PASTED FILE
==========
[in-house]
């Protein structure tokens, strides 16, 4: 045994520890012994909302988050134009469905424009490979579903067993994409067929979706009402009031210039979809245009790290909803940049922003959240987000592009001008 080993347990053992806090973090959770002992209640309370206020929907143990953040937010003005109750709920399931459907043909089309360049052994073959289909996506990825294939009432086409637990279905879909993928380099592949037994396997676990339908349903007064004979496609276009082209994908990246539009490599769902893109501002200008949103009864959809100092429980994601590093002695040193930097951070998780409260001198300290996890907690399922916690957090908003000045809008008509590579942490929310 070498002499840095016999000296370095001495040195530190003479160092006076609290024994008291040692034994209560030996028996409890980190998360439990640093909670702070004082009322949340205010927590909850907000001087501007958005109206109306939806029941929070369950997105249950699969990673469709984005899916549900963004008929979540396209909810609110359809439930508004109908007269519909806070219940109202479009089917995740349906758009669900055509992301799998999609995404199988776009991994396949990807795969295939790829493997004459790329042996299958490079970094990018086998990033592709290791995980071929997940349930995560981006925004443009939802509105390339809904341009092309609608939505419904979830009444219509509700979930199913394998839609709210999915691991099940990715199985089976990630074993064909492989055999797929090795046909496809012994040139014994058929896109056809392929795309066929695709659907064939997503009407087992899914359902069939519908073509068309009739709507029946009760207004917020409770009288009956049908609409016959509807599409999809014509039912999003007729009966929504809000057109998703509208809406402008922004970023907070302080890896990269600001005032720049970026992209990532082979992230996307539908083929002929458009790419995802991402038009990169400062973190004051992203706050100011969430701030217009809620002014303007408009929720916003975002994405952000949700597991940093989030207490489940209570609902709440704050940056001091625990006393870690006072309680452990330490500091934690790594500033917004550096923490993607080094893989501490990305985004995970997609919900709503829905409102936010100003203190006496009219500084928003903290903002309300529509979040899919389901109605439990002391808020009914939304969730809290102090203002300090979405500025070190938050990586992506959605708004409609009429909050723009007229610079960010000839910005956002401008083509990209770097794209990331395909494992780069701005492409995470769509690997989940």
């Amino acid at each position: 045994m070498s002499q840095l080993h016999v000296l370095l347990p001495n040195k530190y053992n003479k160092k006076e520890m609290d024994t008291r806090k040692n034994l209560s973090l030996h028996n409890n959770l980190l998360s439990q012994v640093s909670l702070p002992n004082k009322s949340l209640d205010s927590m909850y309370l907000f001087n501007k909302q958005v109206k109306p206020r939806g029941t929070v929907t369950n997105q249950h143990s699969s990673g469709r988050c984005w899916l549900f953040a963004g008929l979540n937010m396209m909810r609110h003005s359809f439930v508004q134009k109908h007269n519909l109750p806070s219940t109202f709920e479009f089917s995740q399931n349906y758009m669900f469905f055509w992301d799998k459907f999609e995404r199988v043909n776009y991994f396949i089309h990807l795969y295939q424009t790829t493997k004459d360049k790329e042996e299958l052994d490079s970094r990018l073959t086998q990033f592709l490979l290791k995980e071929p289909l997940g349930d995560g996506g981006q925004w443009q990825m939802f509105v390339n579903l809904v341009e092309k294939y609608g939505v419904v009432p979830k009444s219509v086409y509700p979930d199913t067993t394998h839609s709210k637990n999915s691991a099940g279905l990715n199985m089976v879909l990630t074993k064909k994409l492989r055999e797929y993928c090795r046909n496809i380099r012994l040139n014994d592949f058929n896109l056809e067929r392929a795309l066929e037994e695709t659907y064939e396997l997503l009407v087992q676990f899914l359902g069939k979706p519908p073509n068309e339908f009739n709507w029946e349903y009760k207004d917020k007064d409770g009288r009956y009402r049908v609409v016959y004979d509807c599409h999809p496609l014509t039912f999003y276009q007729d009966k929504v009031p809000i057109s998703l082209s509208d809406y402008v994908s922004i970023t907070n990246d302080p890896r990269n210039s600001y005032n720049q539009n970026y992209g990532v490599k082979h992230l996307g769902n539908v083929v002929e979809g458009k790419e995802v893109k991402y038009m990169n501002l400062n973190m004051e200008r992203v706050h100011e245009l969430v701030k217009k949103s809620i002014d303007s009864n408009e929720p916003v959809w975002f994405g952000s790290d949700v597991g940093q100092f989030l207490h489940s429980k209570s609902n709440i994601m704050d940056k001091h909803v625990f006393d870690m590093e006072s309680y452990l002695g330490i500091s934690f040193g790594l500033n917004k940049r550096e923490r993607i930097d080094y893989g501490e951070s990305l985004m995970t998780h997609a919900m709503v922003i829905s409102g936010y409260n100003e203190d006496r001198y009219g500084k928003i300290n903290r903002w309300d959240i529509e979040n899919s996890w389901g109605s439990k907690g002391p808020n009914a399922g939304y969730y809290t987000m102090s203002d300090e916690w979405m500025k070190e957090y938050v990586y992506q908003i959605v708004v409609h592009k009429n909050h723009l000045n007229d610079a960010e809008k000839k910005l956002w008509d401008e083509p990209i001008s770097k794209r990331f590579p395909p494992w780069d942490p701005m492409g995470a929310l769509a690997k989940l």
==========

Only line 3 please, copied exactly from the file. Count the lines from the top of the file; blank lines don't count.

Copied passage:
């Amino acid at each position: 045994m070498s002499q840095l080993h016999v000296l370095l347990p001495n040195k530190y053992n003479k160092k006076e520890m609290d024994t008291r806090k040692n034994l209560s973090l030996h028996n409890n959770l980190l998360s439990q012994v640093s909670l702070p002992n004082k009322s949340l209640d205010s927590m909850y309370l907000f001087n501007k909302q958005v109206k109306p206020r939806g029941t929070v929907t369950n997105q249950h143990s699969s990673g469709r988050c984005w899916l549900f953040a963004g008929l979540n937010m396209m909810r609110h003005s359809f439930v508004q134009k109908h007269n519909l109750p806070s219940t109202f709920e479009f089917s995740q399931n349906y758009m669900f469905f055509w992301d799998k459907f999609e995404r199988v043909n776009y991994f396949i089309h990807l795969y295939q424009t790829t493997k004459d360049k790329e042996e299958l052994d490079s970094r990018l073959t086998q990033f592709l490979l290791k995980e071929p289909l997940g349930d995560g996506g981006q925004w443009q990825m939802f509105v390339n579903l809904v341009e092309k294939y609608g939505v419904v009432p979830k009444s219509v086409y509700p979930d199913t067993t394998h839609s709210k637990n999915s691991a099940g279905l990715n199985m089976v879909l990630t074993k064909k994409l492989r055999e797929y993928c090795r046909n496809i380099r012994l040139n014994d592949f058929n896109l056809e067929r392929a795309l066929e037994e695709t659907y064939e396997l997503l009407v087992q676990f899914l359902g069939k979706p519908p073509n068309e339908f009739n709507w029946e349903y009760k207004d917020k007064d409770g009288r009956y009402r049908v609409v016959y004979d509807c599409h999809p496609l014509t039912f999003y276009q007729d009966k929504v009031p809000i057109s998703l082209s509208d809406y402008v994908s922004i970023t907070n990246d302080p890896r990269n210039s600001y005032n720049q539009n970026y992209g990532v490599k082979h992230l996307g769902n539908v083929v002929e979809g458009k790419e995802v893109k991402y038009m990169n501002l400062n973190m004051e200008r992203v706050h100011e245009l969430v701030k217009k949103s809620i002014d303007s009864n408009e929720p916003v959809w975002f994405g952000s790290d949700v597991g940093q100092f989030l207490h489940s429980k209570s609902n709440i994601m704050d940056k001091h909803v625990f006393d870690m590093e006072s309680y452990l002695g330490i500091s934690f040193g790594l500033n917004k940049r550096e923490r993607i930097d080094y893989g501490e951070s990305l985004m995970t998780h997609a919900m709503v922003i829905s409102g936010y409260n100003e203190d006496r001198y009219g500084k928003i300290n903290r903002w309300d959240i529509e979040n899919s996890w389901g109605s439990k907690g002391p808020n009914a399922g939304y969730y809290t987000m102090s203002d300090e916690w979405m500025k070190e957090y938050v990586y992506q908003i959605v708004v409609h592009k009429n909050h723009l000045n007229d610079a960010e809008k000839k910005l956002w008509d401008e083509p990209i001008s770097k794209r990331f590579p395909p494992w780069d942490p701005m492409g995470a929310l769509a690997k989940l």